US drones frequently conduct strikes targeting suspected militants as part of Washington's war on the" jihadist" network across several countries, and in support of Yemen's war on extremists.

The gunman sped off on the back of a motorbike after killing Colonel Yahya al-Umayssi, commander of the air force detachment in the town of Seiyun, in the inland north of the province, an official said.

A witness said that both assailants were masked but that the gunman removed his mask before opening fire.

There was no immediate claim of responsibility for the attack, but loyalists of "Al-Qaeda" have carried out a spate of assassinations of security officers in south and east Yemen in retaliation for a US-backed crackdown on its network.

Some 70 security officers have been killed in the region in the past two years in attacks attributed to "Al-Qaeda", officials say."Al-Qaeda" had taken advantage of a weakening of central government control during the 2011 uprising that forced veteran strongman Ali Abdullah Saleh from power to seize large swathes of the south and east.

AQAP, which is based in Yemen, is considered by the United States to be the most dangerous branch of the global extremist network.

Gunmen kill air force officer in Yemen

Unidentified assailants shot dead a senior Yemeni air force officer on Saturday in the eastern province of Hadramawt, where" Al-Qaeda "remains active despite a government crackdown, a security official said.

The gunman sped off on the back of a motorbike after killing Colonel Yahya al-Umayssi, commander of the air force detachment at the town of Seiyun, in the inland north of the province, an official said.


May was deadliest month for years in Iraq- UN

The United Nations says more than 1,000 people were killed in Iraq in May, the highest monthly death toll for years.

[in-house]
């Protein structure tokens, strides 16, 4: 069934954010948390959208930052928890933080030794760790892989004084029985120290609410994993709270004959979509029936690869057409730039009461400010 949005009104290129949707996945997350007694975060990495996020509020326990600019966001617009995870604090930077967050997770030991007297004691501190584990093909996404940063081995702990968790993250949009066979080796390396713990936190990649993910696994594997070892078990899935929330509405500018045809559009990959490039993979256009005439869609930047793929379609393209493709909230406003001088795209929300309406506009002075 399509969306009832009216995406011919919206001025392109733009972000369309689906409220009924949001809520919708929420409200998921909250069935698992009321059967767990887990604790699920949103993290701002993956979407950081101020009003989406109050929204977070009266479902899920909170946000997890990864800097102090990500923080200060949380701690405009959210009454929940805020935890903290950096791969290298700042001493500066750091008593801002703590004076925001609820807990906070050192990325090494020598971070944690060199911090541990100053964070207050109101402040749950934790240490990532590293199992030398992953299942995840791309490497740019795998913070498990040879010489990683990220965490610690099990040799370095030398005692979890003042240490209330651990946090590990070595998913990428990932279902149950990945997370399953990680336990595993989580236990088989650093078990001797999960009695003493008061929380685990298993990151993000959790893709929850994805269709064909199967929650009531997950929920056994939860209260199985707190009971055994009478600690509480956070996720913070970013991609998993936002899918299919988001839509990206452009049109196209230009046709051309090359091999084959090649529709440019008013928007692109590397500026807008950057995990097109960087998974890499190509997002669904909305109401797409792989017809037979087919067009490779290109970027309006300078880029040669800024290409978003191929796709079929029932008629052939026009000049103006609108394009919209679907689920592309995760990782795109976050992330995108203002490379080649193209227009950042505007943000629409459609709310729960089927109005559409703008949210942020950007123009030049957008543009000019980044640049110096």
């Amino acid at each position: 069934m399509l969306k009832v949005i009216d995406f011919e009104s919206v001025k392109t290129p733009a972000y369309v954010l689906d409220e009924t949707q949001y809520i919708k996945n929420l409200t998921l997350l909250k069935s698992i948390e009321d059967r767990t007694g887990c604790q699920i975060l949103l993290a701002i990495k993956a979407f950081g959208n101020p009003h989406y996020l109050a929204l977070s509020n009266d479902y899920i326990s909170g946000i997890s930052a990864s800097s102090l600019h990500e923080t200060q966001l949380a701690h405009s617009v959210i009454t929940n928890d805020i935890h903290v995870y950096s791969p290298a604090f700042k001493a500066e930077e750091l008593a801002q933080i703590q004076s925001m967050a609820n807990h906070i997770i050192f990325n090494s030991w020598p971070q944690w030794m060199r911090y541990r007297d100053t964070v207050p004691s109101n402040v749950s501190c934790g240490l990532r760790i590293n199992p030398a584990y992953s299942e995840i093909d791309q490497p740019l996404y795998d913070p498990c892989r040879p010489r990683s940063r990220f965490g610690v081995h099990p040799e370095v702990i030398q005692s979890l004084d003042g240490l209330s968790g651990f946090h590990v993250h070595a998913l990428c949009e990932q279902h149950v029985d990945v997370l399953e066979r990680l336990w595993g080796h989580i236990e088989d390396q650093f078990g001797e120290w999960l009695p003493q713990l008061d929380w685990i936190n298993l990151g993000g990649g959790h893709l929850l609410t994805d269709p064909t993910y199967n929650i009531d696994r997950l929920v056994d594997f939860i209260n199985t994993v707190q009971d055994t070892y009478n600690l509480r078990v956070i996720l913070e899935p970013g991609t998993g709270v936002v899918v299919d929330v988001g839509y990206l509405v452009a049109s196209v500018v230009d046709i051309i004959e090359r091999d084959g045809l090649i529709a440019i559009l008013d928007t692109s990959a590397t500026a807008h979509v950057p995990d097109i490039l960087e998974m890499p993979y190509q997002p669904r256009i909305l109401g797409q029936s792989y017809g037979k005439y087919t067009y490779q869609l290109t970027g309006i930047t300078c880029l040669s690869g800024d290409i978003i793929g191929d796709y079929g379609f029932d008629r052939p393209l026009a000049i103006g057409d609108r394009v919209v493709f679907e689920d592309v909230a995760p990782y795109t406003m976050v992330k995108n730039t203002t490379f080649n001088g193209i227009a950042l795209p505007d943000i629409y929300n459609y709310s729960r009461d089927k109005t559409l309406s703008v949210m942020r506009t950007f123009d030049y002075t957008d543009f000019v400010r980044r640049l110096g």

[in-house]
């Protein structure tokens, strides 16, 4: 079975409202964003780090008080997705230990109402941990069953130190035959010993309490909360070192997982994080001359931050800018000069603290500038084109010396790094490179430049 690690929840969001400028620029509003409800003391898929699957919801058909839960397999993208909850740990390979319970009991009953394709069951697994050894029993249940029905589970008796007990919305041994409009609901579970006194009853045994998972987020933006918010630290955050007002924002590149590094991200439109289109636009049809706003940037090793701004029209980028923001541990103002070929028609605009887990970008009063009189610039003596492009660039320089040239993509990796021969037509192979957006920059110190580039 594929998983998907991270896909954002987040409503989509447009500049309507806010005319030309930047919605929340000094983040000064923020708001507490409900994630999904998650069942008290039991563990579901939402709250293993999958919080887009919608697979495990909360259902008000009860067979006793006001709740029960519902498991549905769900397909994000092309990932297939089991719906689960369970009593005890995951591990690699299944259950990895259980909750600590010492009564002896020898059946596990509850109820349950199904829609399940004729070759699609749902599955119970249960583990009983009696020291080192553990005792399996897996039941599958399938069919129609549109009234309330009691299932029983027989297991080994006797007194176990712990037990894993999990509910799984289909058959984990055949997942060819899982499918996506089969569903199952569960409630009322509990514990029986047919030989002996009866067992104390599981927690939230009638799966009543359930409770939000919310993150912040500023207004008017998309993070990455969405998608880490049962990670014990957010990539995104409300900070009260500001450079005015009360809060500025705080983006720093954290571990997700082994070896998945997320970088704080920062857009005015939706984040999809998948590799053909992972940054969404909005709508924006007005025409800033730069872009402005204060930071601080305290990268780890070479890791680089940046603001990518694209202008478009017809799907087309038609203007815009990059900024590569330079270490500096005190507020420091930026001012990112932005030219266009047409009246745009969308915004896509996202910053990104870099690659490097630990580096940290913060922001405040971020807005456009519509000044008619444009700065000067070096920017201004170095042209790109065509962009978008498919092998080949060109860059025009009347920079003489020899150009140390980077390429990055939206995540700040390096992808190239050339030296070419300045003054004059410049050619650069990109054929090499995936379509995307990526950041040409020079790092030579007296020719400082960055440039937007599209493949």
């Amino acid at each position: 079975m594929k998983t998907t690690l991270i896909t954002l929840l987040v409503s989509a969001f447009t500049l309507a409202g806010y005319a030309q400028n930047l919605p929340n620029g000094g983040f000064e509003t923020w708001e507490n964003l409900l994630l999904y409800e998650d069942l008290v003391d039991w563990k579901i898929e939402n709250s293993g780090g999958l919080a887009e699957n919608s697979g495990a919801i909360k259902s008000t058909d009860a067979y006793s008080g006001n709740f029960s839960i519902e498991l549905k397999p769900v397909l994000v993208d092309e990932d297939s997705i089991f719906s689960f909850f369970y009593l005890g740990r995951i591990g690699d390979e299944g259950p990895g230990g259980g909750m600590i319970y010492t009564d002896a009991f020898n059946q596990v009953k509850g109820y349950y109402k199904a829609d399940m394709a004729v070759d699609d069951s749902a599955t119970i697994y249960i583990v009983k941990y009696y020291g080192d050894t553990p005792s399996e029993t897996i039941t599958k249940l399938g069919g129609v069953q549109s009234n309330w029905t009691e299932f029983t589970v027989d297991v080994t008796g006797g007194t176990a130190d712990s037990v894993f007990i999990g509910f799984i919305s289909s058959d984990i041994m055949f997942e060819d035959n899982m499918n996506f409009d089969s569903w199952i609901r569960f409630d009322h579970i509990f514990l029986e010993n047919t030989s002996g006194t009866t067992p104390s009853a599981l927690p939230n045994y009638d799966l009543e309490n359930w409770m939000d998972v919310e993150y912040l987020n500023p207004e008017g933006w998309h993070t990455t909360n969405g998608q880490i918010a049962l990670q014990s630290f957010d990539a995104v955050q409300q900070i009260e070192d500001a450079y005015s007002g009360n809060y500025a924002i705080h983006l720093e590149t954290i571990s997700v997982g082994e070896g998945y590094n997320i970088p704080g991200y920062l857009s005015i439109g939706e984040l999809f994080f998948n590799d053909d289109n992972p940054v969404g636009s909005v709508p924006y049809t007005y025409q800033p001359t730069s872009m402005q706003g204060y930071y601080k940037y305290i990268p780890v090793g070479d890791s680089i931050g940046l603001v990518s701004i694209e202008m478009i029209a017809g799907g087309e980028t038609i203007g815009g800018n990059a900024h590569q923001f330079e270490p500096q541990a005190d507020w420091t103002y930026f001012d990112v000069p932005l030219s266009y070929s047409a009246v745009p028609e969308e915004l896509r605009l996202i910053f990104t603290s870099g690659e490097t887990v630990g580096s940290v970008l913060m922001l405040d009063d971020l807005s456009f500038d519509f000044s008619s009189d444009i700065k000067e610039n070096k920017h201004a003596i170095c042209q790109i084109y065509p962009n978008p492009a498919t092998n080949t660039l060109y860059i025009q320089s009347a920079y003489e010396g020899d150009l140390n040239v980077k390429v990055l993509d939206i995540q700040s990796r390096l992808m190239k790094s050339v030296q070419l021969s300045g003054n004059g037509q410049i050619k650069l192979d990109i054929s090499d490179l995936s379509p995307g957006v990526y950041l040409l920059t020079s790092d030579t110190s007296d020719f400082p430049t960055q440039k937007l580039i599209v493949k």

The violence makes it the deadliest month since the wide violence of 2006-7, and raising concern that the country is returning to civil war.

The vast majority of the casualties were civilians, and Baghdad was the worst hit area of the country, according to BBC.

Martin Kobler, UN envoy to Iraq, called it a "sad record" and urged politicians to act to stop the bloodshed.

Systemic violence risks wider conflict

Multiple bombings have ripped across the country over the past few months.

Figures released on Saturday showed 1,045 civilians and security personnel were killed in May, far higher than the 712 who died in April, the worst recorded toll since June 2008.

On Thursday, Mr Kobler warned that "systemic violence is ready to explode at any moment if all Iraqi leaders do not engage immediately to pull the country out of this mayhem".

The BBC's Rami Ruhayem, in Baghdad, says the violence has been linked to a stand-off in Iraq  following the US-led invasion 10 years ago.

But the attacks seem to tell a different story, our correspondent says.

Outside of Baghdad, areas were badly hit.

One explanation is that Sunni militant groups linked to al-Qaeda want to provoke civil war in

The bloodshed has been accompanied by unconfirmed rumours about sectarian militias roaming Baghdad for revenge, which have caused fear in many areas of the capital.

The violence has prompted many initiatives aimed at stopping any slide into civil war, including appeals by clerics and grassroots tribal campaigns.